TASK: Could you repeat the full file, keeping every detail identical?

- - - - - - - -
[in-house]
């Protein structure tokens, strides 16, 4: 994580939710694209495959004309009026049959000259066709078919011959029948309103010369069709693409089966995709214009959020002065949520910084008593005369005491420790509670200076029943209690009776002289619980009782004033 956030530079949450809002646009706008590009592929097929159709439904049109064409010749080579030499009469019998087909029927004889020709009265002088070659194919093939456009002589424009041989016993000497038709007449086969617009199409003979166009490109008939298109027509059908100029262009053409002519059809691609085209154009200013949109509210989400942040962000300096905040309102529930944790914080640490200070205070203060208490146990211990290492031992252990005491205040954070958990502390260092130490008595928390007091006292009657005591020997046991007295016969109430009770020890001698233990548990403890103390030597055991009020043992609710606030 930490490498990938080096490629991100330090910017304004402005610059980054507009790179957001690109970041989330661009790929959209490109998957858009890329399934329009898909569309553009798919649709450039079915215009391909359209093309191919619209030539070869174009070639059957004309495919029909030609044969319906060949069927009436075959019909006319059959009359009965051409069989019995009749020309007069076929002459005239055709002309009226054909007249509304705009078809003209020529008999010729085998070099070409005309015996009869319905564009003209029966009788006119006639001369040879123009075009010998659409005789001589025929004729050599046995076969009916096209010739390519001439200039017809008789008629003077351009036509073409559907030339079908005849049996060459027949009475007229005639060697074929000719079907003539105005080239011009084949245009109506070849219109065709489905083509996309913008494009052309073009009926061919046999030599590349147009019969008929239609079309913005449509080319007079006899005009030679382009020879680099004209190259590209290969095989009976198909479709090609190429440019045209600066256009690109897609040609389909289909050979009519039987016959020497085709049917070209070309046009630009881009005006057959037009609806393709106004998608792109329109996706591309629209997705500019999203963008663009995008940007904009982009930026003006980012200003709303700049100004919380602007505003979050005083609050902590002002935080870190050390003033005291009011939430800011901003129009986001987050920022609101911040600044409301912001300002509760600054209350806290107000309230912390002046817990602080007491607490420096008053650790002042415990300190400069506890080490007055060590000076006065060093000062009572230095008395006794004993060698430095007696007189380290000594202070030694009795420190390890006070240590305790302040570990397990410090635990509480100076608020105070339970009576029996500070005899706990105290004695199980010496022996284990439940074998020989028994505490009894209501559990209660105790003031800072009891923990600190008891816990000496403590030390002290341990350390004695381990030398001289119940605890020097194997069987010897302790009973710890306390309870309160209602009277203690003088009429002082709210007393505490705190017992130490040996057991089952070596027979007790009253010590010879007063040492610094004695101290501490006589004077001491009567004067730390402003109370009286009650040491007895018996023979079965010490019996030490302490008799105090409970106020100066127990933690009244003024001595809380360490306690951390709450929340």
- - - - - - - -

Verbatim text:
[in-house]
């Protein structure tokens, strides 16, 4: 994580939710694209495959004309009026049959000259066709078919011959029948309103010369069709693409089966995709214009959020002065949520910084008593005369005491420790509670200076029943209690009776002289619980009782004033 956030530079949450809002646009706008590009592929097929159709439904049109064409010749080579030499009469019998087909029927004889020709009265002088070659194919093939456009002589424009041989016993000497038709007449086969617009199409003979166009490109008939298109027509059908100029262009053409002519059809691609085209154009200013949109509210989400942040962000300096905040309102529930944790914080640490200070205070203060208490146990211990290492031992252990005491205040954070958990502390260092130490008595928390007091006292009657005591020997046991007295016969109430009770020890001698233990548990403890103390030597055991009020043992609710606030 930490490498990938080096490629991100330090910017304004402005610059980054507009790179957001690109970041989330661009790929959209490109998957858009890329399934329009898909569309553009798919649709450039079915215009391909359209093309191919619209030539070869174009070639059957004309495919029909030609044969319906060949069927009436075959019909006319059959009359009965051409069989019995009749020309007069076929002459005239055709002309009226054909007249509304705009078809003209020529008999010729085998070099070409005309015996009869319905564009003209029966009788006119006639001369040879123009075009010998659409005789001589025929004729050599046995076969009916096209010739390519001439200039017809008789008629003077351009036509073409559907030339079908005849049996060459027949009475007229005639060697074929000719079907003539105005080239011009084949245009109506070849219109065709489905083509996309913008494009052309073009009926061919046999030599590349147009019969008929239609079309913005449509080319007079006899005009030679382009020879680099004209190259590209290969095989009976198909479709090609190429440019045209600066256009690109897609040609389909289909050979009519039987016959020497085709049917070209070309046009630009881009005006057959037009609806393709106004998608792109329109996706591309629209997705500019999203963008663009995008940007904009982009930026003006980012200003709303700049100004919380602007505003979050005083609050902590002002935080870190050390003033005291009011939430800011901003129009986001987050920022609101911040600044409301912001300002509760600054209350806290107000309230912390002046817990602080007491607490420096008053650790002042415990300190400069506890080490007055060590000076006065060093000062009572230095008395006794004993060698430095007696007189380290000594202070030694009795420190390890006070240590305790302040570990397990410090635990509480100076608020105070339970009576029996500070005899706990105290004695199980010496022996284990439940074998020989028994505490009894209501559990209660105790003031800072009891923990600190008891816990000496403590030390002290341990350390004695381990030398001289119940605890020097194997069987010897302790009973710890306390309870309160209602009277203690003088009429002082709210007393505490705190017992130490040996057991089952070596027979007790009253010590010879007063040492610094004695101290501490006589004077001491009567004067730390402003109370009286009650040491007895018996023979079965010490019996030490302490008799105090409970106020100066127990933690009244003024001595809380360490306690951390709450929340």